It’s 7:30 in the morning. You walk into your office when the temps outside are already 75 degrees. You think to yourself, “Ahhh, the comforts of a programmed thermostat,” as you sip on your hot coffee, almost happy to be at work where the air conditioning hums softly and cools you down until you no longer feel like you took a steam bath walking the two blocks from the parking garage to the building.
A couple of hours later you notice your toes feel a tad chilly, but you brush it off because – hey – you’re not going to complain about a little chill when you can look out the windows facing the street and see passersby crawling through the heat vapors, begging for water or beer from some kind soul. Even going down three floors to the lobby to check the mail sounds like too much of an effort… what if someone opens the lobby door and sweltering temps grasp the walls, causing instant heat exhaustion? No, no – best to stay in your office and find some non-arduous task like tackling that three-month-old box of shredding, or drafting your 12th email to coworkers with a list of what not to put in the recycling bin.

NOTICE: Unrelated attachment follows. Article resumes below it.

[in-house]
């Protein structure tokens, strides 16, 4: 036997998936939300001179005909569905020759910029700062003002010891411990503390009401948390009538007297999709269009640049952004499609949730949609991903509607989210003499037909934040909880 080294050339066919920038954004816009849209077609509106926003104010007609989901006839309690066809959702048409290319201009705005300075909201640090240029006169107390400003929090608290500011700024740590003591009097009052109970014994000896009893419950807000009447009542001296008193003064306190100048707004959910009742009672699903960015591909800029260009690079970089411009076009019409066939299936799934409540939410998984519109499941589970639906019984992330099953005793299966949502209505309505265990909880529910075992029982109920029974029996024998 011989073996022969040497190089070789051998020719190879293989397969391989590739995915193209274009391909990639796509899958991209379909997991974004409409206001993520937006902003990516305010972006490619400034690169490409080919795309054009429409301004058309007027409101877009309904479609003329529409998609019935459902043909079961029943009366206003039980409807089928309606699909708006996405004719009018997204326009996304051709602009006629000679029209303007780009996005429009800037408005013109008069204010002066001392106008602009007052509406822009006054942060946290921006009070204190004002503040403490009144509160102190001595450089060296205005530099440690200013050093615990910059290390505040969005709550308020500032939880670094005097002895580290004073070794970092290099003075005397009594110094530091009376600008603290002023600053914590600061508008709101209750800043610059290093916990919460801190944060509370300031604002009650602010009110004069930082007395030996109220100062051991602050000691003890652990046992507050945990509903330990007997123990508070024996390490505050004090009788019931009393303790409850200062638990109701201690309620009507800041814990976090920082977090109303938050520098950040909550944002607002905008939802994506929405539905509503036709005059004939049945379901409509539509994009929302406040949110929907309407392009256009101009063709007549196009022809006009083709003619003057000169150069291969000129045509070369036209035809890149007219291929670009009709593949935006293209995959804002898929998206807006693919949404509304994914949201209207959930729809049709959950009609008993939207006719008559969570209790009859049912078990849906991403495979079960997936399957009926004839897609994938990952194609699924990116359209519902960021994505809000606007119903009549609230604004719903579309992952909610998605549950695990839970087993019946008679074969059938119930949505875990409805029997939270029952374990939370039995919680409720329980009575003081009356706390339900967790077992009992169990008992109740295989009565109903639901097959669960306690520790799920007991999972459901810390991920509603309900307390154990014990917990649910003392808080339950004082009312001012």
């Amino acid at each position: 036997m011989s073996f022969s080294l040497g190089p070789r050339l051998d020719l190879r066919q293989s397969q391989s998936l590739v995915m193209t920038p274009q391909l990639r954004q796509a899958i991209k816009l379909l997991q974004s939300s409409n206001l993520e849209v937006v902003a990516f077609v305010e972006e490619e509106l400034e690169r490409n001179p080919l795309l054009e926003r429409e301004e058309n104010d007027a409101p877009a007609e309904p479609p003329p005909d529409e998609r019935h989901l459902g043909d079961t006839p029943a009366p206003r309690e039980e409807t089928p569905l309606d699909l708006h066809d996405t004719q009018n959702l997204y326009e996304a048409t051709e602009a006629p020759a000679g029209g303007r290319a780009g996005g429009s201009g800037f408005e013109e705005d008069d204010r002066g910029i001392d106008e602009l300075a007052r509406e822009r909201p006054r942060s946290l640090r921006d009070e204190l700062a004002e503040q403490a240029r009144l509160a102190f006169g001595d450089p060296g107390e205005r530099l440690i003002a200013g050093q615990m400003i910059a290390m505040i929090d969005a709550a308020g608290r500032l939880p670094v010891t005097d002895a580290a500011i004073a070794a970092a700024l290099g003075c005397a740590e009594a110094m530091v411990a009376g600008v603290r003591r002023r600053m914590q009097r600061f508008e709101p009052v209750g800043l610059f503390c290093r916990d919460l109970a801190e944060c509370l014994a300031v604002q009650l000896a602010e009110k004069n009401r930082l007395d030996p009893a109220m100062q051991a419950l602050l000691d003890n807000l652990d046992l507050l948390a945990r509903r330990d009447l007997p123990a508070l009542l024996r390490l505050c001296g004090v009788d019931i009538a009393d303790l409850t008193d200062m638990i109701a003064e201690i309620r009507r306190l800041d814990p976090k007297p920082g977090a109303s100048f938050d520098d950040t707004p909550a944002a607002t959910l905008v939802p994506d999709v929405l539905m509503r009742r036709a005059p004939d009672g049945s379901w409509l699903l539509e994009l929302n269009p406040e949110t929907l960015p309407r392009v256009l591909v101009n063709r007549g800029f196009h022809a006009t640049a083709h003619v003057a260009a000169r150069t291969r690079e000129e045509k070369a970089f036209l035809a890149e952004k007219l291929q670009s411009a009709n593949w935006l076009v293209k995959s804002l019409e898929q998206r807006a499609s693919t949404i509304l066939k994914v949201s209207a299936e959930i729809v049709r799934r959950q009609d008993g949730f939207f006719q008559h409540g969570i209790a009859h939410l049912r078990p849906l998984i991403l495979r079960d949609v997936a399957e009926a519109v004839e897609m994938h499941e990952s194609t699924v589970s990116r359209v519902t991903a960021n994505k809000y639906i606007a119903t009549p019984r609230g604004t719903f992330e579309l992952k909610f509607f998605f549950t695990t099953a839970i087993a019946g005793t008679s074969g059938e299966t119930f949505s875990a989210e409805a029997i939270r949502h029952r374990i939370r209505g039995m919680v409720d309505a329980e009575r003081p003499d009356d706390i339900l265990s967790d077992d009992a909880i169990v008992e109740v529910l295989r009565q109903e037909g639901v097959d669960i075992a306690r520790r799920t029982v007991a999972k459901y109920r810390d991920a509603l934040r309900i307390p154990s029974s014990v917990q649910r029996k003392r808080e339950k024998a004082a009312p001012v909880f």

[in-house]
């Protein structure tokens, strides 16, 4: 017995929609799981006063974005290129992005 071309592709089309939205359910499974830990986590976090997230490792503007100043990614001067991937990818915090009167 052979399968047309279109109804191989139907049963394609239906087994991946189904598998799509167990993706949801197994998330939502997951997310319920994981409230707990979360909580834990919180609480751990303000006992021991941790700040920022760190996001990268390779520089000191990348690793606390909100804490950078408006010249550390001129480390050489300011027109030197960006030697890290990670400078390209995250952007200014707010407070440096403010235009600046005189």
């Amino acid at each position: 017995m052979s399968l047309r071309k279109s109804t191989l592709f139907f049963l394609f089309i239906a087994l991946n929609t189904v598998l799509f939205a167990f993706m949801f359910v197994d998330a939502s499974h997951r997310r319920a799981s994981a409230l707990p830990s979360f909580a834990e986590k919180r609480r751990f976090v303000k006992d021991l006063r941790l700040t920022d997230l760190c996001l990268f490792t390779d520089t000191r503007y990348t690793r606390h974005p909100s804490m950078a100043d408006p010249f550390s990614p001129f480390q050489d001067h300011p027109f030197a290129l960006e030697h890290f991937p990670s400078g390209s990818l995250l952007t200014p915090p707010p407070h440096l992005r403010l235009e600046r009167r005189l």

Your boss, whose office has a large window and a deck that overlooks the water (actually, overlooks the roof of a building next to a wharf, where pigeons in droves tend to…. unite), is fanning herself with your recycling email and asking you to “bump the air on” because her room has been subject to the morning sun which is deceptively strong, and maintenance just came in to check out a report of smoke wafting out the deck door.
An hour or so into the frost cycle a coworker comes out of her nearby office in an LL Bean parka and mukluks and asks (as she is reaching for the thermostat), “Mind if I turn it down a bit?”
What have we got here, folks?
Summer in Maine, where you drive to work with the air conditioning on, have your heater going on the way home, and put the ceiling fans on high as soon as you enter the house. At least in your own environment you have some control of how the temperature is set. At work, not so much. We have so many different zones in our office that someone can walk in and start sweating (less so now that we have a new programmable thermostat that cranks up the ac at 7 a.m.), turn the corner toward a hall where you dare not wear open toed shoes for fear of frostbite, proceed a little further to what is sometimes referred to as “the conference sauna” and finally come to the end offices, otherwise known as Siberia. Prior to the new thermostat when the lobby was often beyond what you would call balmy, clients experienced a strange mix of various tolerances.
“Hello, have a seat here in our lobby. Would you like a glass of water while you wait?”
“Yes, please… sure warm in here.”
“Haha, yes – I think people are bringing all the hot air from outside in with them.” (This may have been slightly illogical considering we are on the third floor of a building, and chances are the client took the elevator, thus leaving the hot air far behind, I would think. But hey, small talk is small talk.)